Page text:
Did you know there’s a universal choking sign?  Did you know that if no one is looking, that sign means nil, zero, nada, nought?

* Helping a student use adjectives

I’ve been asked to elaborate on previous posts regarding a student who struggles to generate ideas for writing.  Specifically, he cannot think of descriptive words to add to his his map (or writing plan).  This problem creates tremendous anxiety since he feels time pressure to complete an assignment that he can’t even start.  The more anxious he becomes, the less he can think of anything useful.  I did note that he doesn’t use adjectives in conversation, despite his strong verbal reasoning skills.  Here’s a sample worksheet which requires drawing connecting lines, not writing words.  (I made it on Super Teacher Worksheets, a fabulous site; check out this post for details).  I can count on this student’s excellent memory to store some of these adjectives, especially when I ask him which sense he might use to think of that adjective.  I am hoping to link his word retrieval to a specific mental “folder.”  I also chose adjectives which could possibly describe more than one noun; my goal is to generate a bit more focus as he matches the words.  I can also increase his focus by timing him on this task, then have him a complete a comparable sheet and see if he can beat his previous time.  This student enjoys time challenges when they’re not in the context of actual writing.   matching adjectives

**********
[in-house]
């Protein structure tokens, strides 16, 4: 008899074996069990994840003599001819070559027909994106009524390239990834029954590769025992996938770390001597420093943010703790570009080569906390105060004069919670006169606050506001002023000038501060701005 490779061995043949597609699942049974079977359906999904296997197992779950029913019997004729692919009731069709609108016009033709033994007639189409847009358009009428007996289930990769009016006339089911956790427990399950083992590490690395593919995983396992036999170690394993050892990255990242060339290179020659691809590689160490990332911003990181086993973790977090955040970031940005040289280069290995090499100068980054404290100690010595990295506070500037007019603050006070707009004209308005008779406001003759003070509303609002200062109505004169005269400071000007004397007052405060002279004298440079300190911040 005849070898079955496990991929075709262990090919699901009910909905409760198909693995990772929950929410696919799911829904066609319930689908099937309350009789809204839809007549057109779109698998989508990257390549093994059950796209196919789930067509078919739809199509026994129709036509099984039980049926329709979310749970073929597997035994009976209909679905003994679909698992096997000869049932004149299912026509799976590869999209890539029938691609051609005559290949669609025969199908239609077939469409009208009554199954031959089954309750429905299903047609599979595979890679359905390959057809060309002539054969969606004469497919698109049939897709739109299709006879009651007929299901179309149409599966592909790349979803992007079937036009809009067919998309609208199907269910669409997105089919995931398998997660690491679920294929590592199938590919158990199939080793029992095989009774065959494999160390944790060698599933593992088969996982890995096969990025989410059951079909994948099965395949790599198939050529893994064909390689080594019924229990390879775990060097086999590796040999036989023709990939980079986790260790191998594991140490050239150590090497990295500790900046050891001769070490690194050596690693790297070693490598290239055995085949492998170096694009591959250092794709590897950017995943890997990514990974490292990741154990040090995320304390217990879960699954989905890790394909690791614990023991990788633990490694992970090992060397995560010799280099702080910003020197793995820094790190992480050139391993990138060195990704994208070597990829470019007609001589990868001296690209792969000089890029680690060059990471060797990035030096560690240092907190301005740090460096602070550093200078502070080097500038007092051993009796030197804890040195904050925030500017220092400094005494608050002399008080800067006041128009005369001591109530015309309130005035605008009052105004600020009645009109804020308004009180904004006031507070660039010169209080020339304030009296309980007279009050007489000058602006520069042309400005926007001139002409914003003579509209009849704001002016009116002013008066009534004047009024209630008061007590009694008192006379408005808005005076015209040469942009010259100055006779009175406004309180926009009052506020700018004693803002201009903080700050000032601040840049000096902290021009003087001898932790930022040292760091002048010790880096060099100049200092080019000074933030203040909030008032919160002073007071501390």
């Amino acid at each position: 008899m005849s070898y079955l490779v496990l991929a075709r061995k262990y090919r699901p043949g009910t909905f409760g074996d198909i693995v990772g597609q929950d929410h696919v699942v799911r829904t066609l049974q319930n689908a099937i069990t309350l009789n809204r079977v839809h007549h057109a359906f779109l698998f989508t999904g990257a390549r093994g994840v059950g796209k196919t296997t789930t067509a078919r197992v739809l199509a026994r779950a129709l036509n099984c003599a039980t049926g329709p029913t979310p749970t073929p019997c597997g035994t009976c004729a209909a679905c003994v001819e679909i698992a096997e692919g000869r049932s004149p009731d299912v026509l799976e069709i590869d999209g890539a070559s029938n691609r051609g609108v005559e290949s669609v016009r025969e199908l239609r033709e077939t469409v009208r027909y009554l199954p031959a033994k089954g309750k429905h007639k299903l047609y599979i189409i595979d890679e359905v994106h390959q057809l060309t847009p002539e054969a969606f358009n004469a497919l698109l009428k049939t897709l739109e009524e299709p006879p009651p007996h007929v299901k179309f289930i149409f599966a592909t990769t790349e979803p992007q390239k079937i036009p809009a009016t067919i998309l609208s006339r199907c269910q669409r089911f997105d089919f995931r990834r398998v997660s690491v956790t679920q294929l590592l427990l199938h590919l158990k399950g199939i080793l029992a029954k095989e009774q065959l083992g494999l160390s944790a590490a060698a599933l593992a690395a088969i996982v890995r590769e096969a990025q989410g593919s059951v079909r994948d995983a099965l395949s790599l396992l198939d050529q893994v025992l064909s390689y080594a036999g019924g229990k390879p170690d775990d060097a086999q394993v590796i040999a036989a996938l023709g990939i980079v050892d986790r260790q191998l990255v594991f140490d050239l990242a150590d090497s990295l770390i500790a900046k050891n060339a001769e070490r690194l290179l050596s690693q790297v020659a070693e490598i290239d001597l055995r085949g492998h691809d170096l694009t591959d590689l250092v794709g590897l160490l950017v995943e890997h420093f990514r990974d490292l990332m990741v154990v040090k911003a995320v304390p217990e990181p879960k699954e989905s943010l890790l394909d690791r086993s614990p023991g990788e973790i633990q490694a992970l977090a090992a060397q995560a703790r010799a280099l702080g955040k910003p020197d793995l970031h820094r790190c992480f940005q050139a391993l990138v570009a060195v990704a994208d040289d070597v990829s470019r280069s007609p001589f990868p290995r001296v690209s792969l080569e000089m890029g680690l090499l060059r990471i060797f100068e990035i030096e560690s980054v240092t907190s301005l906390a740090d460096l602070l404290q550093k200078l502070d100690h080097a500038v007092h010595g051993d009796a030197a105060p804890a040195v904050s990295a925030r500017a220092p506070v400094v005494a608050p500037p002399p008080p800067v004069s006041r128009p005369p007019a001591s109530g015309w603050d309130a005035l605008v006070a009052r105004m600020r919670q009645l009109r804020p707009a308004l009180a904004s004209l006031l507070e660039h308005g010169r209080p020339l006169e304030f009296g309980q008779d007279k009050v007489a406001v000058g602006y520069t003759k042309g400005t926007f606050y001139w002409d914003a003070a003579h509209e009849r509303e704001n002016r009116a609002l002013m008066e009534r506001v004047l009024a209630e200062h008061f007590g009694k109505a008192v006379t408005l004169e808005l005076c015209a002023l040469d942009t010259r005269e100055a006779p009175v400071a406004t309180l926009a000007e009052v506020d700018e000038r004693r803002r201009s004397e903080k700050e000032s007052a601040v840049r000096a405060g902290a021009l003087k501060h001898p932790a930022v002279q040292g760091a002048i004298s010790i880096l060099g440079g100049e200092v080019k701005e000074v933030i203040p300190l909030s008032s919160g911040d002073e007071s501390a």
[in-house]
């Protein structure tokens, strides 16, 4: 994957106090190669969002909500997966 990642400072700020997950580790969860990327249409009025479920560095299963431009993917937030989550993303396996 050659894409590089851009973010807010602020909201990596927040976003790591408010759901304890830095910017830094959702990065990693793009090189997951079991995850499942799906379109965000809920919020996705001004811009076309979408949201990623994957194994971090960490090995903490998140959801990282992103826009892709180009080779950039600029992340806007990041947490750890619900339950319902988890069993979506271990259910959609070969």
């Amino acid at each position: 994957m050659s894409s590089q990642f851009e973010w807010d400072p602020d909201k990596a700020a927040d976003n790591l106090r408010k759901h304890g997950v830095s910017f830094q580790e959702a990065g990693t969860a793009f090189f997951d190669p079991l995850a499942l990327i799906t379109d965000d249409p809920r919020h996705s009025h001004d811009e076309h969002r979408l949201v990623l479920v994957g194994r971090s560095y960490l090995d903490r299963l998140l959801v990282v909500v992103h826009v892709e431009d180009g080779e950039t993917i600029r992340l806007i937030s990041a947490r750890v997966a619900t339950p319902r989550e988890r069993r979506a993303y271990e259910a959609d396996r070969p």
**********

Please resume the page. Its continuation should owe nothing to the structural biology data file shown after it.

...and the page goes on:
* Check out Mihran the pianist

MihranIn this blogging adventure, I have most enjoyed getting to know other bloggers and seeing the world through their eyes.  I’m continually amazed at the diversity of skills and accomplishments.  A faithful follower of my blog, Mihran Kalaydjian, is someone who continually reblogs posts from other bloggers, introducing me (and the blogging world) to people I might otherwise have missed.  If you read Mihran’s About page, you may be surprised, as I was, to see that he works in the hotel industry.  He’s also a talented pianist with a FaceBook page, Mihran KalaydjianPiano Melodies.  I have already enjoyed listening to his music and hope you do, too!

* This Is Not Cupcake Camp

This will clear your sinuses and help your kiddos learn place value at the same time! Great fun!

I'm Not Miss Beadle

Teacher Tipster (Place Value Song): http://youtu.be/ATgnG0M3S3Q

In first grade, we’re all about tens and ones these days. Understand, when you’re six or seven it’s a very complex concept. I mean, you’re still getting used to the idea that we always read from left to right. So next you find out that the placement of numbers matters, too? Oh, man, it’s a whole thing.

Enter Teacher Tipster. I defy you to watch this video and not wish for a moment to be a six-year-old in this guy’s class.

I gotta get me to the dollar store.

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* 10 Reasons I Appreciate Teachers or…

This is hilarious and true! My #10 is getting up at 5:30 each day and working 60-80 hours a week. You know what? It’s still the best job in the world. (Check out Clothed With Joy’s blog for many more delightful posts!)

Clothed with Joy

Why You Couldn’t Pay Me Enough to Teach in School

10 teacherz

1. Stinky Children. Have you smelled a child’s breath in the morning? Do you know where those hands have been? I do. I know these smells All. Too. Well, my friends. I live with children. I know what they smell like. It’s not good. If I get 50% of my children to brush their teeth on a given morning – it’s a GOOD day. Poor, poor teachers. I deeply apologize.